Business Standard

US report avoids linking MBS to Khashoggi murder

IANS  |  Washington 

A report has labelled Jamal Khashoggi's murder a human rights violation committed by agents, but has made no mention whether played a role in columnist's death.

The annual report, details human rights abuses around the world, under a mandate set by in foreign aid and trade laws. It was released on Wednesday, reported.

The State Department's top declined to say what role, if any, the Central Intelligence Agency's (CIA) assessment of the case played in the account of Khashoggi's death.

The CIA had concluded that the Crown Prince, also known as MBS, directed Khashoggi's murder, according to multiple lawmakers briefed by the agency's

of the State Department's Bureau of Democracy, did not answer when asked why the report failed to mention Bin Salman in connection to Khashoggi's death, instead talking about an ongoing Saudi investigation and saying, "we're sort of in the middle of that movie".

He also refused to say whether the State Department had reviewed the CIA assessment on Khashoggi's killing.

"I'm not going to give you an answer about Saudi," Kozak said. "But I can say that we, I mean, we routinely review intelligence information as part of our daily job."

In its account of Khashoggi's death, the State Department report said that agents "carried out the killing of inside the consulate of in Istanbul, Turkey, on October 2." Khashoggi was a of the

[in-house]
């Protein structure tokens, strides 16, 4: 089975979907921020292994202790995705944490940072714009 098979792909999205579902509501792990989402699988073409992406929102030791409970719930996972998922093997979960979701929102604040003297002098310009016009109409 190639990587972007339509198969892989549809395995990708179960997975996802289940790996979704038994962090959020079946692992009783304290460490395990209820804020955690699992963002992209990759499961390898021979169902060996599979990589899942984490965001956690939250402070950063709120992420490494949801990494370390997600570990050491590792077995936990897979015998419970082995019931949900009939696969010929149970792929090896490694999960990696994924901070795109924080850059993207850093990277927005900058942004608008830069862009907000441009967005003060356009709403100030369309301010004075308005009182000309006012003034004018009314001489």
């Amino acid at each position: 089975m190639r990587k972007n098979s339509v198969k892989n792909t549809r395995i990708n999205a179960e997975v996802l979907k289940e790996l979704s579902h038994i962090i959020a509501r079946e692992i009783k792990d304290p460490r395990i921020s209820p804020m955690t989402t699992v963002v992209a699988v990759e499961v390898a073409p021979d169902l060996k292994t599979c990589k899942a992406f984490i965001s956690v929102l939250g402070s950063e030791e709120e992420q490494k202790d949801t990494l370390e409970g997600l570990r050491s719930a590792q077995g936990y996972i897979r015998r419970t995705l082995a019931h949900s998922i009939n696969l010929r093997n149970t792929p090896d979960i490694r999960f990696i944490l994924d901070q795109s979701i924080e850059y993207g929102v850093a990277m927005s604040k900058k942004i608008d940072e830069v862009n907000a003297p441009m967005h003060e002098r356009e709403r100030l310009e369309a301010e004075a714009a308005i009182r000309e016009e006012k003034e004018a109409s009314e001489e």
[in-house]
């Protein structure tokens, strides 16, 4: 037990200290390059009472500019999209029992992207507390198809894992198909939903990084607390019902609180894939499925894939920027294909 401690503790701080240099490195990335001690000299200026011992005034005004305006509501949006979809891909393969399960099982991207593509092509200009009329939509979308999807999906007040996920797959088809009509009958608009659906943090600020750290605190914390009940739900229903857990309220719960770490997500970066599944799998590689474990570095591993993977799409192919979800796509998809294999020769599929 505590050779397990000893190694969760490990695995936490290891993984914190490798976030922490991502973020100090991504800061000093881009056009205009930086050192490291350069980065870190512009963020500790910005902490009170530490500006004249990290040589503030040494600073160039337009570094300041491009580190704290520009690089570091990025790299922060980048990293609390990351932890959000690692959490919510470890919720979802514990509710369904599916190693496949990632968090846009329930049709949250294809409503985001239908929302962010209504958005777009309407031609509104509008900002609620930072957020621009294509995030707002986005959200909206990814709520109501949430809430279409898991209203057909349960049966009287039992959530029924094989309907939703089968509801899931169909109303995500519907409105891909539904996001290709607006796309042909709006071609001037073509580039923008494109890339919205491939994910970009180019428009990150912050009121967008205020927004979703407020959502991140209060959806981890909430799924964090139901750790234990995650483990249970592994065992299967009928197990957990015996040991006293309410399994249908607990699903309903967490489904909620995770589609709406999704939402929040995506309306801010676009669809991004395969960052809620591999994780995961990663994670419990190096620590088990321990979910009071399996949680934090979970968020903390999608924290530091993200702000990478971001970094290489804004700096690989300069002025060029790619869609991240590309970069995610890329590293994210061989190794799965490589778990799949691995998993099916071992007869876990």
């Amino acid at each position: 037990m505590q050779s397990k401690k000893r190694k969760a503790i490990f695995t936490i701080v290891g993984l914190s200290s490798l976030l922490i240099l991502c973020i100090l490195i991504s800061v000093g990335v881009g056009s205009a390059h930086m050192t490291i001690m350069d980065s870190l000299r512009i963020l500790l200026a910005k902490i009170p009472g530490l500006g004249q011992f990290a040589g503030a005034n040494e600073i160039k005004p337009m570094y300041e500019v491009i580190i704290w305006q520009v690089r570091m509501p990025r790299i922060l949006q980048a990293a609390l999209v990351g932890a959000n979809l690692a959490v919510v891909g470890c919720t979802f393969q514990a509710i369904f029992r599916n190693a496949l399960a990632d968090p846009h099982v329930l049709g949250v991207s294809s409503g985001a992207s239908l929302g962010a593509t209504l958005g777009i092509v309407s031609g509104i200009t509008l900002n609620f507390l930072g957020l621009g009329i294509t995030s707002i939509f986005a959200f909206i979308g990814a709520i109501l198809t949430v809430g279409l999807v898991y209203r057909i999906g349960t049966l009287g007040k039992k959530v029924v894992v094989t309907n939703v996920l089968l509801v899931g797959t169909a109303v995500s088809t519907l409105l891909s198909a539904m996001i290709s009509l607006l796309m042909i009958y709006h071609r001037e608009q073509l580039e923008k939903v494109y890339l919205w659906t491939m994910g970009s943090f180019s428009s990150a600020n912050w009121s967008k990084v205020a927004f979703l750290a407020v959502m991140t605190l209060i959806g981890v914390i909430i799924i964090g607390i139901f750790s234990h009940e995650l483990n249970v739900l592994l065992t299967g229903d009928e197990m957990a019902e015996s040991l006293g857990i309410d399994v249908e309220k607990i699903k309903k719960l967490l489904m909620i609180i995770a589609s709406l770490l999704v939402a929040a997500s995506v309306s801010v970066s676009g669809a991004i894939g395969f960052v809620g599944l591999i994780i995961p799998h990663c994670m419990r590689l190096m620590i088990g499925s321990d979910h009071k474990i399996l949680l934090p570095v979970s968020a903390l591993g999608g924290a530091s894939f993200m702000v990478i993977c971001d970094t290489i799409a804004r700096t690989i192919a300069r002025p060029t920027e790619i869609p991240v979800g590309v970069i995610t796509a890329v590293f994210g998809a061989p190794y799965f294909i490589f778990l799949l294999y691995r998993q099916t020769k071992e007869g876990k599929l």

Saudi Arabia's Salman "pledged to hold all individuals involved accountable, regardless of position or rank" and 11 suspects had been indicted by the Kingdom's public prosecutor's office, the report stated.

The has not publicly named any of those 11 suspects or provided any detailed account of where its investigation stands.

"In other cases, the government did not punish officials accused of committing human rights abuses, contributing to an environment of impunity," the report said.

Kozak defended the omission of the Crown Prince's name in connection with Khashoggi. "We can all have our suspicions or speculations, but our effort is fact-driven rather than opinion-driven."

singled out four - Iran, South Sudan, and - in brief remarks on the report.

"is in a league of its own when it comes to human rights violations," Pompeo said. He pointed to the Chinese government's repressive campaign against Muslim minority groups.

"Today, more than 1 million Uyghurs, ethnic Kazakhs and other Muslims are interned in re-education camps designed to erase their religious and ethnic identities," he said.

"The government also is increasing its persecution against Christians, Tibetans and anyone who espouses different views from those of government - or advocates change in government."

--IANS

soni/bc

(This story has not been edited by Business Standard staff and is auto-generated from a syndicated feed.)

First Published: Thu, March 14 2019. 15:26 IST
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